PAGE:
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More accessible databases: listen while you work and translate too.

A while back I noticed my databases were changing.  Until recently, I ignored what the changes meant for my learners.  These features are too good to be ignored.

audio More accessible databases: listen while you work and translate too.

A few of my favorite Gale products (Opposing Viewpoints, for instance) offer a new text-to-speech feature.  An audio player dashboard

readspeaker dashboard1 More accessible databases: listen while you work and translate too.

appears above documents, enabling researchers to to listen to all or part of a document read aloud by a computer-generated voice.  Documents may also be downloaded as MP3 files. Gale’s press release noted that the feature would be available in Student Resource Centers, Discover, Junior Reference Collection, Kids Infobits, Opposing Viewpoints Reference Center, and Science Resource Center.

Why does this matter? 

Learners have different needs. 

  • We have may different preferences for processing text.  Some of us like the enhancement that audio adds to our reading.  Adding audio to the print reading experience is likely to improve comprehension. Some of us simply prefer listening to print reading.  Some of us (multitaskers) like to do other things while we read.  Some of us prefer the convenience of processing content on our favorite portable devices.
  • Students with visual impairments will have far more equitable access to content and more direct access than with external support products.
  • Some of our students struggle with decoding text.  Some have disabilities, like dyslexia, that require aditional support or accomodation for them to comprehend required materials.  Some of our students are English language learners as well as social studies or science or literature learners.

This database feature is well worth promoting among regular, special education teachers, ELL teachers, and parents.  (I wonder if special education funding might be available to support any of these purchases?)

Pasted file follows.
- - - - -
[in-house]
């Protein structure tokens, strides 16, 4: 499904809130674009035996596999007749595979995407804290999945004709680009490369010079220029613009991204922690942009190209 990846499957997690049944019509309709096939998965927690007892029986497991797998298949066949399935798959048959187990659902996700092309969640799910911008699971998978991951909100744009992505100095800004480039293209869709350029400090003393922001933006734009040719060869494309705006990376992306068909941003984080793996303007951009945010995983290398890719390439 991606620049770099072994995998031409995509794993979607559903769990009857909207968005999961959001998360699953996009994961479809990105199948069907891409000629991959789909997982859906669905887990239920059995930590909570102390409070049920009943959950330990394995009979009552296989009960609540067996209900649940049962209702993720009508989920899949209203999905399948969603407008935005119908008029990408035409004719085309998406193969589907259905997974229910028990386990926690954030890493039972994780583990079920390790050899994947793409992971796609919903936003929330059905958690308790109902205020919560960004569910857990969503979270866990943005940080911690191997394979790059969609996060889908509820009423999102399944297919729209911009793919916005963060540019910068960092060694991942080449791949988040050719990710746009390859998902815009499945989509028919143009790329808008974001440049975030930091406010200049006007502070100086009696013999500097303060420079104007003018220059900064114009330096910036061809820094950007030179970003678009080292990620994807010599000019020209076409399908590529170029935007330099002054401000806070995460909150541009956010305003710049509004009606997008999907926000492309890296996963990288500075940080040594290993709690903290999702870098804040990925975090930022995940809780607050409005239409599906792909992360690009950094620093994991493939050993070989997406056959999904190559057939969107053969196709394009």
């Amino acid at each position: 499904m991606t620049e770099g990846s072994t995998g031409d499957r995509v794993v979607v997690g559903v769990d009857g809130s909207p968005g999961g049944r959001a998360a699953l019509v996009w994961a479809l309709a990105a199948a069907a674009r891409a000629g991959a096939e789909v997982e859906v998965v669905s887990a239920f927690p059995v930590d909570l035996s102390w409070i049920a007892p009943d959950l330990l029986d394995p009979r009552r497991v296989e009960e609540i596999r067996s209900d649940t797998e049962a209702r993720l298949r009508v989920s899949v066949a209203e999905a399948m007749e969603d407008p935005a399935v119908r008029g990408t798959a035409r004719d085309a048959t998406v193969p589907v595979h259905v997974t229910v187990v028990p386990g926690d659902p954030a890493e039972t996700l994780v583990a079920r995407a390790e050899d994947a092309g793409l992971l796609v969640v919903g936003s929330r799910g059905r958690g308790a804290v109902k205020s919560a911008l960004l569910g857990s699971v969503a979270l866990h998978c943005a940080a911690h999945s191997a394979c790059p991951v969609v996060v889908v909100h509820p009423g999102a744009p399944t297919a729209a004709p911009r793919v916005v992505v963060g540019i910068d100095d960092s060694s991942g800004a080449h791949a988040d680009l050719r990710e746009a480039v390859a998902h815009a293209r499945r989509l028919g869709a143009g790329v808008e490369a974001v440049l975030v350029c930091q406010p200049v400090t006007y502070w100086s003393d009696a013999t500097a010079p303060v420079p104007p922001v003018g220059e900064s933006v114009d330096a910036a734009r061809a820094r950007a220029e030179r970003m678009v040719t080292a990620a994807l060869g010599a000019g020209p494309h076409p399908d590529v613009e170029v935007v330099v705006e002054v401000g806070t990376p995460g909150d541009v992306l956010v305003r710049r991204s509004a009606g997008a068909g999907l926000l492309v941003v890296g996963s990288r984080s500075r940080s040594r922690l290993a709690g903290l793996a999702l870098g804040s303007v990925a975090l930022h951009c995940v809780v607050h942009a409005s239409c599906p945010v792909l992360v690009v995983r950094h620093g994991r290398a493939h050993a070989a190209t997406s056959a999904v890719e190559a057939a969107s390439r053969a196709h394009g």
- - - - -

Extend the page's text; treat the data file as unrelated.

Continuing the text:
Students without need for accomodation are likely to enjoy the option as well.  At our desk we are getting more requests for headsets to listen to articles.

Translation services are another feature that recently snuck into my databases. 

Here’s how they look in  eLibrary and Gale’s Literature Resource Center.

elibrarylanguage More accessible databases: listen while you work and translate too.    litlanguage More accessible databases: listen while you work and translate too.

With a growing number of languages spoken in the homes of so many of our students, this feature is another worth celebrating and promoting in school and in the larger community.

share save 171 16 More accessible databases: listen while you work and translate too.
Joyce Valenza About Joyce Valenza

Joyce is the teacher-librarian at Springfield Township High School, a technology writer, and a blogger. Follow her on Twitter: @joycevalenza

Comments

  1. Buffy Hamilton says:

    Our 10th graders have been taking advantage of this feature in Opposing Viewpoints…several students actually made it a point to tell me how much they like it!

  2. Bradley - M.S. Ed. in Instructional Tech says:

    I am a masters student in Instructional Technology at Northern IL University. Accessibility is an important topic for me since I used to be a Special Education teacher. First, I would like to comment that these are some great resources you provided! Unfortunately, accessibility is not widely discussed among my current and past courses.

    Second, I wanted to ask you and your audience the following questions in regard to the topic of Accessibility in School Libraries:

    1. In your experience(s), how frequently is accessibility considered in terms of physical access to the library? Are your doors, security systems, and isles large enough for patrons in wheel chairs? How about access to information –

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